Placing a strong emphasis on programming and structural efficiencies, MKDA created a mixed-use project called Society Wynwood on behalf of Property Markets Group, meant to inspire a sense of neighborly belonging among residents. The project is a 326 unit co-living community, consisting of 50,000 square feet of amenity space, 43,000 square feet of ground floor retail, a 5,000 square foot rooftop restaurant and a 4,000 square foot underground speakeasy. Overall, the design team went through more than 90 different planning and programming options, including some that had a hotel component and additional parcels. The final product features a strong design concept that will enhance Wynwood’s urban fabric upon completion.
Over the past several years, Wynwood has transformed from an industrial neighborhood with concrete box warehouses into a creative paradise where boxes turned into artist studios and galleries, both inside and outside with street art. Now it is a mixture of warehouses that have been repurposed as retail space, offices and restaurants, whimsical art installations and residential living. With Society Wynwood, we wanted to pay homage to the physical and metaphorical layers of the neighborhood. For instance, portions of the project push back and expose raw concrete and greenery, visually referencing 100 years of developed layers. Additionally, the horizontal recesses create a tripartite division, revealing the three main programmatic uses of the project.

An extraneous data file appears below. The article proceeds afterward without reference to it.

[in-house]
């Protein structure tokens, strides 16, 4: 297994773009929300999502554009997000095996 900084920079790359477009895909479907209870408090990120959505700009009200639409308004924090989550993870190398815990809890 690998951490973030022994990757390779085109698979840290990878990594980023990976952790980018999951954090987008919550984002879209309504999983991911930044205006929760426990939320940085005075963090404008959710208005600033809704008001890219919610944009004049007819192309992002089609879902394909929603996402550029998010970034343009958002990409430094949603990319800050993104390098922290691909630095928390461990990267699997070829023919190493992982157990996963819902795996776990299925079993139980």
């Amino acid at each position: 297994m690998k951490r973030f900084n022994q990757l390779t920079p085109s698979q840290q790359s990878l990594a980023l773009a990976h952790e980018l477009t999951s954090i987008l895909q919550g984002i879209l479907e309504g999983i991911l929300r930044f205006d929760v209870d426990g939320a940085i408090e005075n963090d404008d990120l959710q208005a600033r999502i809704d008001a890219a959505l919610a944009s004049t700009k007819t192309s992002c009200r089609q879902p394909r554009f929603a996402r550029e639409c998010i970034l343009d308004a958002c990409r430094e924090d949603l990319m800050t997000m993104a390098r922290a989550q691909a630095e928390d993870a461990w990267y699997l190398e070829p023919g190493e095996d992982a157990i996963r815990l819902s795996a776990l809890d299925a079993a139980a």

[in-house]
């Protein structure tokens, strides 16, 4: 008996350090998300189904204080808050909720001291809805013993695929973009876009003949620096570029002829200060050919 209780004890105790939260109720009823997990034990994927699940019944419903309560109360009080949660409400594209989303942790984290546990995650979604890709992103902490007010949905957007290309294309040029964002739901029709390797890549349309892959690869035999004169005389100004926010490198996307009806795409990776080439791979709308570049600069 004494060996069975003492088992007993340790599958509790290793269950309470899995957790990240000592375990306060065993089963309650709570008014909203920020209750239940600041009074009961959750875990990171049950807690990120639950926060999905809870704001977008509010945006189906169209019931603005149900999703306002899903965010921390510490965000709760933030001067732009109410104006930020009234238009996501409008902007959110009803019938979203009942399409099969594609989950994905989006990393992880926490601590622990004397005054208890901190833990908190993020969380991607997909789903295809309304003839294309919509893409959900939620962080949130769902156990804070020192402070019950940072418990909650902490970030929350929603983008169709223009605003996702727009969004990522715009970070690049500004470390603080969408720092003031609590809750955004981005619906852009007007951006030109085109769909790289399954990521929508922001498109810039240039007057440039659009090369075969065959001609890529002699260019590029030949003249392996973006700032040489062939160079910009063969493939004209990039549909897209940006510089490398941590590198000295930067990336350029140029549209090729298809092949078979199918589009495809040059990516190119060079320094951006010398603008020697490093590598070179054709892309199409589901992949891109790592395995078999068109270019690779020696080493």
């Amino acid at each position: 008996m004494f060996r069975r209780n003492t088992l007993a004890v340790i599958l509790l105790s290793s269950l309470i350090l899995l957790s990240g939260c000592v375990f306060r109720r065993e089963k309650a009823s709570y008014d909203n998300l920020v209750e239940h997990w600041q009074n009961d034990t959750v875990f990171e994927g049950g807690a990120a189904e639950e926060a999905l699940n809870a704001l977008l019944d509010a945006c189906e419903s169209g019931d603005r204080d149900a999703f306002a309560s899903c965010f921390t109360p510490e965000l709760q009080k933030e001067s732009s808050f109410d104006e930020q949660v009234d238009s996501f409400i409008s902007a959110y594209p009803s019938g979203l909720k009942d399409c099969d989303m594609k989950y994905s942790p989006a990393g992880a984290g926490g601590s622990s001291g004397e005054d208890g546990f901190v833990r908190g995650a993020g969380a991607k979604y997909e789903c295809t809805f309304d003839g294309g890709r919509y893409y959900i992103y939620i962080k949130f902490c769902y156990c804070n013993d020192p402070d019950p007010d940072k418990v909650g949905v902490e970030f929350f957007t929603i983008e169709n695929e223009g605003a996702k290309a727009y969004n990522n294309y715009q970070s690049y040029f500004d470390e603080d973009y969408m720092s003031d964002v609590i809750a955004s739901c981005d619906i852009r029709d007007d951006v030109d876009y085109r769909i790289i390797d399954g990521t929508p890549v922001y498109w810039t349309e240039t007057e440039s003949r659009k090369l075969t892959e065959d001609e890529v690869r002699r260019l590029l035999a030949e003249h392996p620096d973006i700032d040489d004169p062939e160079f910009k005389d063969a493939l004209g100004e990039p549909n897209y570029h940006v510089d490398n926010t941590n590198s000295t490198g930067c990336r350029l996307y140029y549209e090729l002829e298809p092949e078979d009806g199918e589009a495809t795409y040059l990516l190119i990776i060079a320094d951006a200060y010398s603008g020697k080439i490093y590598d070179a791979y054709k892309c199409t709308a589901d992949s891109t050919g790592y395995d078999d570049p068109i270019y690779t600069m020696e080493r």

Through cantilevering the roof slab over a recessed interstitial space and lighting the underside, we have created a feeling of flotation and expansiveness, highlighting the prominence of the amenity space. The mezzanine level provides a sharp division between the residential units and the ground level retail below. We treated this area with vegetative art installations and a glow of light to match Wynwood’s personality. The team maximized the units along the perimeter and double-loaded a portion of them to face a vast internal courtyard that would allow natural light to penetrate the interior spaces. We also incorporated framed "shadow box art" where we flipped window lines around the corners of the building, slightly recessing and lighting strategically placed art canvases. The layers of recesses and projections, vegetative and painted art and lighting takes an expansive project and scales it down in respect of the neighborhood while engaging the community on a pedestrian and an urban scale.